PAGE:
Following EMA, FDA restricts use of high-dose Xeljanz, warning of added risks for the blockbuster JAK
The FDA has come out with new restrictions on the use of Pfizer’s high-dose version of Xeljanz after researchers drew a direct line between the 10 mg dose and a higher risk of blood clots and death.
In a new safety warning out today, the agency added a boxed warning for the blockbuster JAK inhibitor, advising physicians of the risk and ordering them to restrict the approved 10 mg dose for ulcerative colitis to “certain patients who are not treated effectively or who experience severe side effects with certain other medicines.”
Though it wasn’t approved for rheumatoid arthritis, researchers had been using the 10 mg dose in a study for RA when they spotted the dangerous imbalance in outcomes, which alarmed regulators on both sides of the Atlantic. In Europe, the 10 mg dose is now banned among patients with heart failure, cancer, as well as an identifiable risk of developing blood clots.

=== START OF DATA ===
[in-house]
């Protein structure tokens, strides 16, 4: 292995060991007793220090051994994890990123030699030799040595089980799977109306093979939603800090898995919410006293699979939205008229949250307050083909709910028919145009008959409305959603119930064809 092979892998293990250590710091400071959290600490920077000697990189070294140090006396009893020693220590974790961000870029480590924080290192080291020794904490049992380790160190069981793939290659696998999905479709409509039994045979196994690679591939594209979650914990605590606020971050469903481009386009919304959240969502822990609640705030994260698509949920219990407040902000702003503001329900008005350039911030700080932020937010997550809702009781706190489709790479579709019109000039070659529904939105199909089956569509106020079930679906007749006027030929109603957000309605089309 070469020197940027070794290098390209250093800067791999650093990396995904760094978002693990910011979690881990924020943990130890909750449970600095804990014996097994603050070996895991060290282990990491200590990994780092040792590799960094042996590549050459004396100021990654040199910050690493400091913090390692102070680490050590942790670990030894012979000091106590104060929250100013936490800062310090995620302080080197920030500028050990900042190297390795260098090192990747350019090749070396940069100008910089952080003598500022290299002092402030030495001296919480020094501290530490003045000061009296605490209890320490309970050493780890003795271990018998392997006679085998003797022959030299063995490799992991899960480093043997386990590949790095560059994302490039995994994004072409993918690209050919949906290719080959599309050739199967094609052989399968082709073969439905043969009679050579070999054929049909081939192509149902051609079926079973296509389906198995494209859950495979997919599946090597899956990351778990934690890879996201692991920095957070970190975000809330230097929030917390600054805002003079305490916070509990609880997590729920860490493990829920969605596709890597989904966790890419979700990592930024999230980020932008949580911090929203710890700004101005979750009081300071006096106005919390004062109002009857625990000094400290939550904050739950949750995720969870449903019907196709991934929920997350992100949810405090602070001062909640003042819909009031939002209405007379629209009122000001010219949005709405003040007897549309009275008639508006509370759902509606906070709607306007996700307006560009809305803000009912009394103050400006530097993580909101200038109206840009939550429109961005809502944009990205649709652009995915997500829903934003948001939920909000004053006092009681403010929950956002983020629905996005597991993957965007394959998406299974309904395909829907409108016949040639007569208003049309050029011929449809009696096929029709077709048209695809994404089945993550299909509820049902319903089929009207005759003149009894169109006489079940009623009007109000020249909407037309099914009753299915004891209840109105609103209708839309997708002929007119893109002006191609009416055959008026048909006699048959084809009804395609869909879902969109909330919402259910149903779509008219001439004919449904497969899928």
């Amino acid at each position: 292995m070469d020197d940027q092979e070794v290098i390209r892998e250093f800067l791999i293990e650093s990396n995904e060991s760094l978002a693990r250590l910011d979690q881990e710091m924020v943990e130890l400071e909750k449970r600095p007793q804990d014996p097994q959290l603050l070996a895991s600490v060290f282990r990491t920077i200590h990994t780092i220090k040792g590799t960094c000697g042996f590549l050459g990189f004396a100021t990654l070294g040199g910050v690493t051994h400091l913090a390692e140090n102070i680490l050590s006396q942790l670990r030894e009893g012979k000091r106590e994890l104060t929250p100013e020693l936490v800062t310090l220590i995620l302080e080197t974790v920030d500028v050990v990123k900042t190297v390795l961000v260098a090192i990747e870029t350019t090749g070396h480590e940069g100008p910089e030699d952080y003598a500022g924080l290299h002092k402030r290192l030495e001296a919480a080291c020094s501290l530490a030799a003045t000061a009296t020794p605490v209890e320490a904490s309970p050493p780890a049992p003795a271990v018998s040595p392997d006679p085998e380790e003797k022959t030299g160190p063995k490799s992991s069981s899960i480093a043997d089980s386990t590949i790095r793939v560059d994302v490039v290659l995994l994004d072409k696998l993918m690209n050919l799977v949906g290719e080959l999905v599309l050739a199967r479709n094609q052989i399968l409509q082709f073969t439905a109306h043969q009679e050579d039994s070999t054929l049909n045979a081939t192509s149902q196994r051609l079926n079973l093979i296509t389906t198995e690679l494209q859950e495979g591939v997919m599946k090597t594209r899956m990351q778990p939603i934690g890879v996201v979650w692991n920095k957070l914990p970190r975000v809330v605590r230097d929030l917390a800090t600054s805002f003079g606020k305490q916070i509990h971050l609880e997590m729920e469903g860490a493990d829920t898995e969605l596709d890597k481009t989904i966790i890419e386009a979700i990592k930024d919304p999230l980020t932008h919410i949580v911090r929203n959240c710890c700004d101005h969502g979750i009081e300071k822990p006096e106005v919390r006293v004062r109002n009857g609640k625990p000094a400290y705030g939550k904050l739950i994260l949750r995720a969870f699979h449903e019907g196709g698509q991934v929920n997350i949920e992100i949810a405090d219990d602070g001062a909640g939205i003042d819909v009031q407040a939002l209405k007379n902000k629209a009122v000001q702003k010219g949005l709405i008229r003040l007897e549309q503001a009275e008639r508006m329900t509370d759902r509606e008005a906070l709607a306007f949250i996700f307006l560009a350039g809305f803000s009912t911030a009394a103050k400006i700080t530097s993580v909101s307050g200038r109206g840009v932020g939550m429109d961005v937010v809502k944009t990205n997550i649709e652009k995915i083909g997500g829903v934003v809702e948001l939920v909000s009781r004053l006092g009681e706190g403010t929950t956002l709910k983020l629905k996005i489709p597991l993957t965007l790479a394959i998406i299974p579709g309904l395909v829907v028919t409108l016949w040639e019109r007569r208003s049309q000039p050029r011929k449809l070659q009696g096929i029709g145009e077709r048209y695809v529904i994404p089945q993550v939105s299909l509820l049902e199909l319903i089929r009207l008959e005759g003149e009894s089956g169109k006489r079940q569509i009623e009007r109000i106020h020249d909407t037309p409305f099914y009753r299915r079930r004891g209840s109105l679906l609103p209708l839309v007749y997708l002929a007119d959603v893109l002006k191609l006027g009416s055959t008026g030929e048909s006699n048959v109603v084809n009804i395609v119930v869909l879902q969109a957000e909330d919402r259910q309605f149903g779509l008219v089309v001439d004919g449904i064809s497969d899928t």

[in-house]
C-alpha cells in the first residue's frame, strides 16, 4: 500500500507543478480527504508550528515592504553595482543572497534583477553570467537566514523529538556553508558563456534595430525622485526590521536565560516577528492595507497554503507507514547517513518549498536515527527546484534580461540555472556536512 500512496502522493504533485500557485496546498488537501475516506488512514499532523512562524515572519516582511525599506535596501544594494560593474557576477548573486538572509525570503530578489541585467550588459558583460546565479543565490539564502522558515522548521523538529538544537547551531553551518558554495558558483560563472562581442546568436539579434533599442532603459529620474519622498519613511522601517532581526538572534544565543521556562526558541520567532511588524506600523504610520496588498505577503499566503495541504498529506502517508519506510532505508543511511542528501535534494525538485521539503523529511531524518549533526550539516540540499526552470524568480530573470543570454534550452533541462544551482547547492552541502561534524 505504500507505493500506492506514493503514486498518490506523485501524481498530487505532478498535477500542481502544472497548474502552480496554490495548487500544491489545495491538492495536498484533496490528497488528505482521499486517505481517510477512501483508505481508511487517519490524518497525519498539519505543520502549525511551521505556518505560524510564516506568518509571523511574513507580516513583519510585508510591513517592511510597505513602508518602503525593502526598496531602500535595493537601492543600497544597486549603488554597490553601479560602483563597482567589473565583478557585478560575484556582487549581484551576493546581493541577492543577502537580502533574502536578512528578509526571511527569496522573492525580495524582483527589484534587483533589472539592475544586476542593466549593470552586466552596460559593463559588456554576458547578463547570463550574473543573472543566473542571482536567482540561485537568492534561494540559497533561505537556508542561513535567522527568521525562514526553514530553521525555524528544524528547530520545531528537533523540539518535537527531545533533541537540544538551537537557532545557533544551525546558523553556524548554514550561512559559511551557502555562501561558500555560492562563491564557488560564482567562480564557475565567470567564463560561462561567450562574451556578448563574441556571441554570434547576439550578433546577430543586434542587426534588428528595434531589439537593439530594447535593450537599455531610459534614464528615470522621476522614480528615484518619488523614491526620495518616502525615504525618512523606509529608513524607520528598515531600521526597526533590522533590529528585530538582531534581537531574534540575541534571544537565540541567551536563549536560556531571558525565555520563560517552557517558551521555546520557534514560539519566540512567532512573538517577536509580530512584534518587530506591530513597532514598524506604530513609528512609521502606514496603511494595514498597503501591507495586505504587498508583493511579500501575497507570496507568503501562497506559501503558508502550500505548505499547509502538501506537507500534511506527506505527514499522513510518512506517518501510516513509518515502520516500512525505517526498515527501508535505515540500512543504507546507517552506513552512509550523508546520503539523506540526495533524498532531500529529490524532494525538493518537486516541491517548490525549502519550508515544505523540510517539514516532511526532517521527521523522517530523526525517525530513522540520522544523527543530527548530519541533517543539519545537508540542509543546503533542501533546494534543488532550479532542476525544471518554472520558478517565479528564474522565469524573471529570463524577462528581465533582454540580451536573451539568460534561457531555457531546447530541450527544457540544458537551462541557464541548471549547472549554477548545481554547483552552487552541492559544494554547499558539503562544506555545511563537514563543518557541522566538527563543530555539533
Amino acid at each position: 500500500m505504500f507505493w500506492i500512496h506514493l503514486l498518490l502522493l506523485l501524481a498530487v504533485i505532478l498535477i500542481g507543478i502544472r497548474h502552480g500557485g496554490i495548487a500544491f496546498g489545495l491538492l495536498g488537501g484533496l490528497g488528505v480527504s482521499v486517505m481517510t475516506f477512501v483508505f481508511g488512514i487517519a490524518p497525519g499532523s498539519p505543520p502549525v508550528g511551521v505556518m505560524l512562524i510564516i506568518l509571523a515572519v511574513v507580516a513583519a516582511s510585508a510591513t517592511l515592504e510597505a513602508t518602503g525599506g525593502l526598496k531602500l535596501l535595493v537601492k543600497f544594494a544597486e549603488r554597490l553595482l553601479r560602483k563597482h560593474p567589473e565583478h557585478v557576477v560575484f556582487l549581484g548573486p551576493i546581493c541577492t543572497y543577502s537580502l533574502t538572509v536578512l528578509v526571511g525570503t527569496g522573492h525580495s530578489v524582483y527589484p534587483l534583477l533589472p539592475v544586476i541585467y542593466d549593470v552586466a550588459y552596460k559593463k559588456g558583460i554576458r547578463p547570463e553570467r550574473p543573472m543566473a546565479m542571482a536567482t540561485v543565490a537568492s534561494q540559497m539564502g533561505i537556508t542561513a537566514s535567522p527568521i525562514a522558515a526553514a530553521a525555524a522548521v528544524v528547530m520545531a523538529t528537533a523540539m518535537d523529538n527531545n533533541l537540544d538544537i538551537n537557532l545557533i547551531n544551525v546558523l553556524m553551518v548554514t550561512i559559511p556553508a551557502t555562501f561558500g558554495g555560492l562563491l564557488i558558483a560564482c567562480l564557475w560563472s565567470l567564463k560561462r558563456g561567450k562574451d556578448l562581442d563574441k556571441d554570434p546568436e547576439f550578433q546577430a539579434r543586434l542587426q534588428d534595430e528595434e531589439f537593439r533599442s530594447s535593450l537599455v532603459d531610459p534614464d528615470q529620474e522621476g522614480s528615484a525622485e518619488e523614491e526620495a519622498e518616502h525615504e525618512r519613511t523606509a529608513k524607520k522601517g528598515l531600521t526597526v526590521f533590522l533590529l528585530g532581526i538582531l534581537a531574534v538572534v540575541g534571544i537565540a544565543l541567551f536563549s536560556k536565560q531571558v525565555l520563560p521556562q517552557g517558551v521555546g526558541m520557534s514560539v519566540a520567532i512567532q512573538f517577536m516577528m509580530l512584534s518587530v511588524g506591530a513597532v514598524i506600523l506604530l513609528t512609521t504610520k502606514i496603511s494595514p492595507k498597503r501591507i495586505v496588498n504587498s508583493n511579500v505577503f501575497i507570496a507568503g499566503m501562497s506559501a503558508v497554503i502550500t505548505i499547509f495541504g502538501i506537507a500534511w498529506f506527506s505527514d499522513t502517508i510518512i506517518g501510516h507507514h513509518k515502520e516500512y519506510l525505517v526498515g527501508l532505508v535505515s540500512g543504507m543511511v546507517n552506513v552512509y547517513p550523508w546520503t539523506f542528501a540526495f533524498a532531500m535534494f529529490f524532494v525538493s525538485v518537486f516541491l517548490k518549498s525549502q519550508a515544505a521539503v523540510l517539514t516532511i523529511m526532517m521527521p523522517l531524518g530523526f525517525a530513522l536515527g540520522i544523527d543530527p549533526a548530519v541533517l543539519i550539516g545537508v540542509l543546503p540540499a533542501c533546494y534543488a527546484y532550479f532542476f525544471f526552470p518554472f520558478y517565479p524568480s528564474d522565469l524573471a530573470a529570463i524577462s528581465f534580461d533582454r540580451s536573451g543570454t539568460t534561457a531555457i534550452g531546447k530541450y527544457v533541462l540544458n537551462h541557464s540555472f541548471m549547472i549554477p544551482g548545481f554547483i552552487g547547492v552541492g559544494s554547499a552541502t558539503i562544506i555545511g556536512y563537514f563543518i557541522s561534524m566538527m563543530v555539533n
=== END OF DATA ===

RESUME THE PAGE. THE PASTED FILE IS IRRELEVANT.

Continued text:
The new restrictions follow the 2018 OK on UC, its third indication following the 2012 approval for rheumatoid arthritis and a 2017 OK for PsA.
Their notice today included this note:
The interim results of the trial, as of January 2019, have identified the following:
•19 cases of blood clots in the lung out of 3,884 patient-years of follow-up in patients who received tofacitinib 10 mg twice daily, compared to 3 cases out of 3,982 patient-years in patients who received TNF blockers
•45 cases of death from all causes out of 3,884 patient-years of follow-up in patients who received tofacitinib 10 mg twice daily, compared to 25 cases out of 3,982 patient-years in patients who received TNF blockers
The warning on Xeljanz may well have a knock-on effect at Eli Lilly, where agency concerns about Olumiant led them to steer clear of the high dose and stick with a lower dose than the company felt would be effective. You can expect the rest of the field to pay close attention as they work on rival drugs — including some therapies they hope will have a better safety profile.
Social image: Pfizer, AP Images